David Ogilvy was big on ideas. And Ogilvy saying that is a big deal. Ogilvy started his own ad agency in NYC called Ogilvy and Mather back in 1964.
And his approach to advertising is effective because the era he worked in is very significant - the time of the Cold War. The fight between capitalism and communism.
The onus was on the USA to show off its capitalistic prowess. Especially because Russia was breathing down its neck and posing a threat to its existence and the idea of what it stood for. (See here again there’s an idea at play here - capitalism v communism)
So America pushed down hard on the capitalistic agenda. And so brands and companies were expected to sell more of their products and induce desire in the minds of the public. Desire wasn't as commonplace as it is now. A vast majority of people were often content with what they had.
But that notion had to be changed. Advertising was to change that. Advertising is salesmanship at scale said Claude Hopkins. And it was just that - salesmanship at scale.
The market for desire was opened and wants were now slowly replacing the needs. This market opening meant that the companies were in business. They could potentially invoke a desire for any of their products. The desire is always there. You just have to invoke the right one.
Desire: The bridge between product and markets.
And so advertising began. Catering to the desires market. Through Hopkins to Ogilvy to Mad men. We have come full circle and now the desire market is at its absolute peak.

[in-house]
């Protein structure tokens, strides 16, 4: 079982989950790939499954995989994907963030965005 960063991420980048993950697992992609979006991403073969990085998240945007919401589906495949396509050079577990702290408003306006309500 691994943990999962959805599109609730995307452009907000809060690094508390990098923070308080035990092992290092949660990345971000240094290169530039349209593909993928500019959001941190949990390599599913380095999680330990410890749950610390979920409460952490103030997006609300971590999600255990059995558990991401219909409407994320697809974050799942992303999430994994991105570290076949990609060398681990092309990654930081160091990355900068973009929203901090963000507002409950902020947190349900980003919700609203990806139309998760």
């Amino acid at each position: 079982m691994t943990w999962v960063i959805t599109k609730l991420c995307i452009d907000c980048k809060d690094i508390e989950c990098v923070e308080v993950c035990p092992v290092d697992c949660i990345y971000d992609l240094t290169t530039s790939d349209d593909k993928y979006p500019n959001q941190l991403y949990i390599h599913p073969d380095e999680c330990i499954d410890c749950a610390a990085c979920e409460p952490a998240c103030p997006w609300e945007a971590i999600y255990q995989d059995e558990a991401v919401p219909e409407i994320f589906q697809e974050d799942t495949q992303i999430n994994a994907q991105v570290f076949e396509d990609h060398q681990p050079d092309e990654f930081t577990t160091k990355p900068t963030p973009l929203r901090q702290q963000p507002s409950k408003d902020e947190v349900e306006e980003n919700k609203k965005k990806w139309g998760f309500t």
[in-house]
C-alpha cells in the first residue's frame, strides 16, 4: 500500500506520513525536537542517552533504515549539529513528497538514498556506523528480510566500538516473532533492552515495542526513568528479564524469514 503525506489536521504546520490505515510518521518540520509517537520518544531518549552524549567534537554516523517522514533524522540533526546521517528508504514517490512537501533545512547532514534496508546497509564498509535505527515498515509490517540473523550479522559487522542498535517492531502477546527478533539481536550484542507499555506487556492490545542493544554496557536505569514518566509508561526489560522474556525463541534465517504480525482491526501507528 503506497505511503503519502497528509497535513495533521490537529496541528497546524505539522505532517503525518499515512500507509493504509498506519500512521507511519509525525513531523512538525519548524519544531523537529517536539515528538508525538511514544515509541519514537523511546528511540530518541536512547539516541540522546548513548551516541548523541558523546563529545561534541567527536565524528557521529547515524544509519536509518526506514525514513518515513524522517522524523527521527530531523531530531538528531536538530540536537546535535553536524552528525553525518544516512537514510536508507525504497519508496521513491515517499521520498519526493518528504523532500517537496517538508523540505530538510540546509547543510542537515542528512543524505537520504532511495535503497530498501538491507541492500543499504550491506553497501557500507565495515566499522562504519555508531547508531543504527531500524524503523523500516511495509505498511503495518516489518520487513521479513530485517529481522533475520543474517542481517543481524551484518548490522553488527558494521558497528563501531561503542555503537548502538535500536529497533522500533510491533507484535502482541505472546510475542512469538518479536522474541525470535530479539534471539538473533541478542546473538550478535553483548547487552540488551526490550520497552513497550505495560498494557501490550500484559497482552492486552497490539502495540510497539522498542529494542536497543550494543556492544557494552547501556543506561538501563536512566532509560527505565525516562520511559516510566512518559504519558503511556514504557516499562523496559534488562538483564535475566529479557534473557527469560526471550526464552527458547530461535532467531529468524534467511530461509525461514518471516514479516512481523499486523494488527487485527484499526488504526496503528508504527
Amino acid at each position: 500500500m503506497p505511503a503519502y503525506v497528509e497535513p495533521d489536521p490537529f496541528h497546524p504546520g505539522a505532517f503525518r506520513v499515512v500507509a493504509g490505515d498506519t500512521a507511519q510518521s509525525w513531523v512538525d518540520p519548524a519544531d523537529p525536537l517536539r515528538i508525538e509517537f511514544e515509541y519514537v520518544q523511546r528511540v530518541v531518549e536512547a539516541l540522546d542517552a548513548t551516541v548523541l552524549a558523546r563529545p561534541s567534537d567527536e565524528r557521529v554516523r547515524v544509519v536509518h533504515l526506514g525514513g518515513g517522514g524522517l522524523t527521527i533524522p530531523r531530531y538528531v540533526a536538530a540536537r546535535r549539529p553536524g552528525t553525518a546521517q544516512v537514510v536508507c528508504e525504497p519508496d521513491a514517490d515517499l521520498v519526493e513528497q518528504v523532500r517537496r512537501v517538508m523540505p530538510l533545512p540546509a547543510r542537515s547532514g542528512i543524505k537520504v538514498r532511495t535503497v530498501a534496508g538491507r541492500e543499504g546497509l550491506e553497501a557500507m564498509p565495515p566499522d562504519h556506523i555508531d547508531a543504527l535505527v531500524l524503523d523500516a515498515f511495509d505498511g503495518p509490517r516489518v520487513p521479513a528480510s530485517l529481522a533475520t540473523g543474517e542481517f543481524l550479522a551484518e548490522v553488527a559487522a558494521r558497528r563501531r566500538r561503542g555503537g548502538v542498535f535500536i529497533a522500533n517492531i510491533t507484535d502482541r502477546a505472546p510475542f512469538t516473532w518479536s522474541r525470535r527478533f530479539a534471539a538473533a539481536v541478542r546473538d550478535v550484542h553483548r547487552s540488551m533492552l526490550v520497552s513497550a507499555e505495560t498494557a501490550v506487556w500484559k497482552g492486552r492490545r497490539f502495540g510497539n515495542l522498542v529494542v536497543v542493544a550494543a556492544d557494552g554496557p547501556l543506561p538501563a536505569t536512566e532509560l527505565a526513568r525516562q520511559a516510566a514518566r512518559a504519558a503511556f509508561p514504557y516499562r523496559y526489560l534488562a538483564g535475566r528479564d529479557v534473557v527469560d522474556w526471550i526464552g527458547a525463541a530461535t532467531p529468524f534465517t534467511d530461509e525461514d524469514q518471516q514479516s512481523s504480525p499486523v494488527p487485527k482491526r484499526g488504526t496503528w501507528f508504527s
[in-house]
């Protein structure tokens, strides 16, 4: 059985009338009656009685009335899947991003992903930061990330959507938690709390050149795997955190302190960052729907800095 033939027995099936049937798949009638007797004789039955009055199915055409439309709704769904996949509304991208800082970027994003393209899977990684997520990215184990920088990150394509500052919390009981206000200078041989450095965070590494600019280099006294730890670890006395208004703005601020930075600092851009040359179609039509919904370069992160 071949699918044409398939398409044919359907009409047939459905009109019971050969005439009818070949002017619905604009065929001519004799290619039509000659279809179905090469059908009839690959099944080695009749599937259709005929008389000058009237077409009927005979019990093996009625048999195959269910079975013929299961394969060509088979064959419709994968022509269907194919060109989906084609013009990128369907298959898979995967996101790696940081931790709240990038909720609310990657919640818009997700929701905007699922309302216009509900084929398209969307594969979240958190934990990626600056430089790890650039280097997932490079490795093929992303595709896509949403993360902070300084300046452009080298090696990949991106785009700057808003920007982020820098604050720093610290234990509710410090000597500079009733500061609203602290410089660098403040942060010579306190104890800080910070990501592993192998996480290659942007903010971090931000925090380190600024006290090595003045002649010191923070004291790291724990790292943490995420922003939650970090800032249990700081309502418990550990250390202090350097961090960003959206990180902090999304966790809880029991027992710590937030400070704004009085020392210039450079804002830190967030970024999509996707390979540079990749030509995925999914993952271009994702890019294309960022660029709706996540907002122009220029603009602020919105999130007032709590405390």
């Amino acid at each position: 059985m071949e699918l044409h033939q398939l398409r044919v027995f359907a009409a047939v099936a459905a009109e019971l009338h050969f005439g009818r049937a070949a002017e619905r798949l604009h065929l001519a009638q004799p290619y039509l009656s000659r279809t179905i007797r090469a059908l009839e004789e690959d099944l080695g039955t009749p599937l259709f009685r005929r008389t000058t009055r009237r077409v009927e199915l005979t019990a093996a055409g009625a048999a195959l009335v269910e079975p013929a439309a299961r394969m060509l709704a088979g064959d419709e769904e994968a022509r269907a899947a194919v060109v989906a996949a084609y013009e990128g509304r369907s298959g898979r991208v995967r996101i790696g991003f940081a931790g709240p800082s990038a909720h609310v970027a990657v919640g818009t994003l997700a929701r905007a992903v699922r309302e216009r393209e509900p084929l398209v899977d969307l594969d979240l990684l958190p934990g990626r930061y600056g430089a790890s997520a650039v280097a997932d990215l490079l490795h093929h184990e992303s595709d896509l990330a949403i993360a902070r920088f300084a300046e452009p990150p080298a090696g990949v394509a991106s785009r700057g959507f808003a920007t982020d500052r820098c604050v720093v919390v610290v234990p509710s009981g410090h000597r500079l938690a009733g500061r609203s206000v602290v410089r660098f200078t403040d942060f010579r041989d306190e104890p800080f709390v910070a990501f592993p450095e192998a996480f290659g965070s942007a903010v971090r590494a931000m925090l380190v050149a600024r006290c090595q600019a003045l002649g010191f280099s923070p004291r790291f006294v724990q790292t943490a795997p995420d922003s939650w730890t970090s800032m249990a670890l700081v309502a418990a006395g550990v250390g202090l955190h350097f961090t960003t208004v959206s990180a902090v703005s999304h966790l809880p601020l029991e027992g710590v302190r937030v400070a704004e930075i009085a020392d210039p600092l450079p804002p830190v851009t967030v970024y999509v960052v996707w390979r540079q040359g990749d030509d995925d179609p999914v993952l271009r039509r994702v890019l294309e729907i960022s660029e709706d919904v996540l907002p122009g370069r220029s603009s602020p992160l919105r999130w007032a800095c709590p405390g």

This makes it a bit harder to sell actually because people are now desensitized to invoking desire.
So now the desire has to be incredibly primal and somewhat recent. This is because desire is almost always a product of recency bias. So if something is being flung around (an idea) then the human mind will associate that idea to a desire. And the desire has to be a strong desire - one that is rooted in Biology.
There are 3 main desires: Wealth, Health and Sex.
Wealth is a desire for dominance, success, freedom.
Health is a desire for staying as physically immortal as possible.
No need to explain why sex is powerful lol.
Anyways, so now we have these 3 desires. And these are the main desires from which smaller sub-desires emanate. Your job is to find such a sub desire.
Main desire: Wealth
Sub-desire: To own a home
Sub-sub-desire: To impress his girlfriend
Sub-sub-sub-desire: That he thinks is out of his league.
And you go deeper and deeper.
Once you chose a sub-desire, you gotta go all in. (Just stay till the 1st subdesire level).
Now you tap into that sub-desire, in our case - owning a home.
Now lets create a new sub-desire from here. Owning a home so he can rent it out.
There so now the desire is somewhat crystallized - I want to own a home that I can rent out.
Now lets create a sub-desire from here.